Mar 9, 2008

Tun Mahathir says PM Badawi has destroyed BN





"My view is he has destroyed UMNO, destroyed the BN and he has been responsible for this,"

"I think he should accept responsibility for this. He should accept 100 percent responsibility,"

"I am sorry but I apparently made the wrong choice."

"I think the people must have been very angry, all the races, Chinese, Malays and Indians,"

"The problem is we (the government) have become so arrogant. We suppress any opinion that we do not like and they begin to believe in their own reports which are not actually consistent with what is happening in the country."


- Tun Mahathir, 9th March 2008

KUALA LUMPUR, March 9, 2008 (AFP) - Malaysia's former premier Mahathir Mohamad said Sunday his successor Prime Minister Abdullah Ahmad Badawi has "destroyed" the ruling

Mahathir, who led the ruling United National Malays Organisation (UMNO) which helms the Barisan Nasional coalition (BN) for 22 years before stepping down in 2003, lashed out after its worst performance in history.

"My view is he has destroyed UMNO, destroyed the BN and he has been responsible for this," Mahathir told reporters.

He suggested Abdullah should resign, and said he had made a mistake in selecting him as prime minister.

"I think he should accept responsibility for this. He should accept 100 percent responsibility," he said.

"I am sorry but I apparently made the wrong choice."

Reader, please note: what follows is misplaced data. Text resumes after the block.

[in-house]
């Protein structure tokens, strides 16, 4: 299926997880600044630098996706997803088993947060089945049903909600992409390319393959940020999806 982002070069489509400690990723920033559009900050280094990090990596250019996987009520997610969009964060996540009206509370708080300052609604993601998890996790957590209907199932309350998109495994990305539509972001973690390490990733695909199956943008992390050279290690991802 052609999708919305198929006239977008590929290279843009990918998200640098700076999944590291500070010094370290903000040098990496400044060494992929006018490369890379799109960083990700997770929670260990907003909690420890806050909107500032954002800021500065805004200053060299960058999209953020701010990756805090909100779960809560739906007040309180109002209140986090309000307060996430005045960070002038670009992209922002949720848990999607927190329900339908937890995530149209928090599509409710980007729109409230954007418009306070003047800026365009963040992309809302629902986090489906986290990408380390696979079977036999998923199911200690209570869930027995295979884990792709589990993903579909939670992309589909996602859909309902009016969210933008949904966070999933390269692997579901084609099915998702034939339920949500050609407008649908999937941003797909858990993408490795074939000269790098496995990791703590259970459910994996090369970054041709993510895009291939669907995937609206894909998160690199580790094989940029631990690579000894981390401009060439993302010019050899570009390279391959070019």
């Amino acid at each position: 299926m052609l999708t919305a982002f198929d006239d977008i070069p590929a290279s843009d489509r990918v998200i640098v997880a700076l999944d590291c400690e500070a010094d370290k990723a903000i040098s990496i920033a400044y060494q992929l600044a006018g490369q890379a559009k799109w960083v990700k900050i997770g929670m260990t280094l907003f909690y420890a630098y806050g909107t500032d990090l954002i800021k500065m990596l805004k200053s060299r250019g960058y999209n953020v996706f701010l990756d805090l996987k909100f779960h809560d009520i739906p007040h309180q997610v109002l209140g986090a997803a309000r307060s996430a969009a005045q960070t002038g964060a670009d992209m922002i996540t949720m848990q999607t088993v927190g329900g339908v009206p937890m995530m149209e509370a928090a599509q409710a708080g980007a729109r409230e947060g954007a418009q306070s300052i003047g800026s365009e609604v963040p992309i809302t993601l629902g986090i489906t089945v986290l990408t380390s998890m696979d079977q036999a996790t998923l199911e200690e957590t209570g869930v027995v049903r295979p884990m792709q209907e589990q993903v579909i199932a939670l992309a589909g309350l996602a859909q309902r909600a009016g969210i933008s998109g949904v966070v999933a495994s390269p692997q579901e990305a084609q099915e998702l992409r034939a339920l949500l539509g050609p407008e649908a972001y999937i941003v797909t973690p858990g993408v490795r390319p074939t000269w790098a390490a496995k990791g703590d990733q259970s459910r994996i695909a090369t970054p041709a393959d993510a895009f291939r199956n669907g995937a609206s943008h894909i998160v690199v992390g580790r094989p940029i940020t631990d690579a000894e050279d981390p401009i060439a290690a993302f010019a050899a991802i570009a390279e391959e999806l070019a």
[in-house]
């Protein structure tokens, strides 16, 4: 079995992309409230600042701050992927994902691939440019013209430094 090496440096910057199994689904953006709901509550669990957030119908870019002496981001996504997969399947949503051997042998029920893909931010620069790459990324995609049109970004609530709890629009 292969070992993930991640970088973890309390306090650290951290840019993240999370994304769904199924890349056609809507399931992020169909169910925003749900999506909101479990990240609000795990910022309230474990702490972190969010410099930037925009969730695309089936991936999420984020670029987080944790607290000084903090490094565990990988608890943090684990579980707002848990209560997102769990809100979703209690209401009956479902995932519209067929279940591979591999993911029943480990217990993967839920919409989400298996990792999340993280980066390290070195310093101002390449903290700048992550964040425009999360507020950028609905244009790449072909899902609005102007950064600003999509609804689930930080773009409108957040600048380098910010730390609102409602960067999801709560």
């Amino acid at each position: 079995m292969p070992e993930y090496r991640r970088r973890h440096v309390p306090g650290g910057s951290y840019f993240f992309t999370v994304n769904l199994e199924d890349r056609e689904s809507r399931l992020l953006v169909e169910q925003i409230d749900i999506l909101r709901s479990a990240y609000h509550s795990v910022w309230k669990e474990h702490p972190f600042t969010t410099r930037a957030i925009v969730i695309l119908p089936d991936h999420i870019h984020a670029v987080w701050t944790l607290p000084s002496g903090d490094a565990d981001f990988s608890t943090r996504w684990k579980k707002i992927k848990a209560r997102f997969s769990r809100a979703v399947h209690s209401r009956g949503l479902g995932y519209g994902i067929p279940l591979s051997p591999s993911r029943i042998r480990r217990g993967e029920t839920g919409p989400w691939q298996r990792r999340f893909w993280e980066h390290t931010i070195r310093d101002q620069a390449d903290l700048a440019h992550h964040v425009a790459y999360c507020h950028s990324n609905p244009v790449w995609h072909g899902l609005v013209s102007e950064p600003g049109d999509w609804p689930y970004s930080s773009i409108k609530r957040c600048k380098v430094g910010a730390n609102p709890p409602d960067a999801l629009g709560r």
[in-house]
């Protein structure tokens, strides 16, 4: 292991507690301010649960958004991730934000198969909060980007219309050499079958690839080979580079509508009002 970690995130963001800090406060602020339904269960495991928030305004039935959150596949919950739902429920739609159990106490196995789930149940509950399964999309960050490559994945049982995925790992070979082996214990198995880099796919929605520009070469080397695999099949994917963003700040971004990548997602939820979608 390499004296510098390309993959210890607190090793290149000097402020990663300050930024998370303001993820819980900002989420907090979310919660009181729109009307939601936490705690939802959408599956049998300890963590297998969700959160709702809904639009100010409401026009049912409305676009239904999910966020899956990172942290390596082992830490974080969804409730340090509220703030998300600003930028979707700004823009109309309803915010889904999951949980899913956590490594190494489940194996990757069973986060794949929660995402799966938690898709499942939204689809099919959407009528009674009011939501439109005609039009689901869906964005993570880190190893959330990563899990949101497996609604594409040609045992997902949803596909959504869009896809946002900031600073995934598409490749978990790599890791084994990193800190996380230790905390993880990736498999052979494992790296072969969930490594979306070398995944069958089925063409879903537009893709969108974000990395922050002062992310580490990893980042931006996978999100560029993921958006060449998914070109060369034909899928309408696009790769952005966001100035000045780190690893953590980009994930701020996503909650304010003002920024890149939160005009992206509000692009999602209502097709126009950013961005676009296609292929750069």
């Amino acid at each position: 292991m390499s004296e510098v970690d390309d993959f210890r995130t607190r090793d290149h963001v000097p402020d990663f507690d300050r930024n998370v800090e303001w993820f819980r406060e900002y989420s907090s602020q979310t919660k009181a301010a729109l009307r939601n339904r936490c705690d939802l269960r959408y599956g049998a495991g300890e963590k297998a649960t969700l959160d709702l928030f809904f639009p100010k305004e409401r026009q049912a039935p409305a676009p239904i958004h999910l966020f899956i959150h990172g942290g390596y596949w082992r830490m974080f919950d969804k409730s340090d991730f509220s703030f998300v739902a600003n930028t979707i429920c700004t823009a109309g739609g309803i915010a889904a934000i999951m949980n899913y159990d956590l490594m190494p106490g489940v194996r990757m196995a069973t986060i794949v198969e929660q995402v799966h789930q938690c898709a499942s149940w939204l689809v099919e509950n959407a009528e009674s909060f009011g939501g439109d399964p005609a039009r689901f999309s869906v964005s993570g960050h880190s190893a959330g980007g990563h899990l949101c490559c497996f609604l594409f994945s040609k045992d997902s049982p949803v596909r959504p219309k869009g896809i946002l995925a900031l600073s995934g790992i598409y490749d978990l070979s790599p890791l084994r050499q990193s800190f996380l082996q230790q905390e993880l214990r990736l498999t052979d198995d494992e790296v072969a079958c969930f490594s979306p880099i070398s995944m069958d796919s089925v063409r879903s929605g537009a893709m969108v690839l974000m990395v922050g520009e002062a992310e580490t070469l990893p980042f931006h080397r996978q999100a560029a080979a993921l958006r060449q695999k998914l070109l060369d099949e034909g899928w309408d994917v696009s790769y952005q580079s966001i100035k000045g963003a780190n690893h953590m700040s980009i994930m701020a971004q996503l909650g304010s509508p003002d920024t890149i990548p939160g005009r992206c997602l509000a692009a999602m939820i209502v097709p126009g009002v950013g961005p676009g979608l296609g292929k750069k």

Mahathir has previously said he never intended for Abdullah to serve more than one term, and that he should have opted instead for influential deputy prime minister Najib Razak who is now leader-in-waiting.

The Barisan Nasional suffered its worst ever result in Saturday's polls, losing its two-thirds majority in parliament for the first time since 1969 and conceding four more states to a resurgent opposition.

Abdullah was punished over rising crime and inflation in an election also tinged by rising racial tensions between majority Muslim Malays and minority ethnic Chinese and Indians.

"I think the people must have been very angry, all the races, Chinese, Malays and Indians," Mahathir said.

"The problem is we (the government) have become so arrogant. We suppress any opinion that we do not like and they begin to believe in their own reports which are not actually consistent with what is happening in the country."

Abdullah was Mahathir's hand-picked successor when he stepped down, but after the new leader dumped several of his pet projects he began launching accusations of economic mismanagement, nepotism and corruption.

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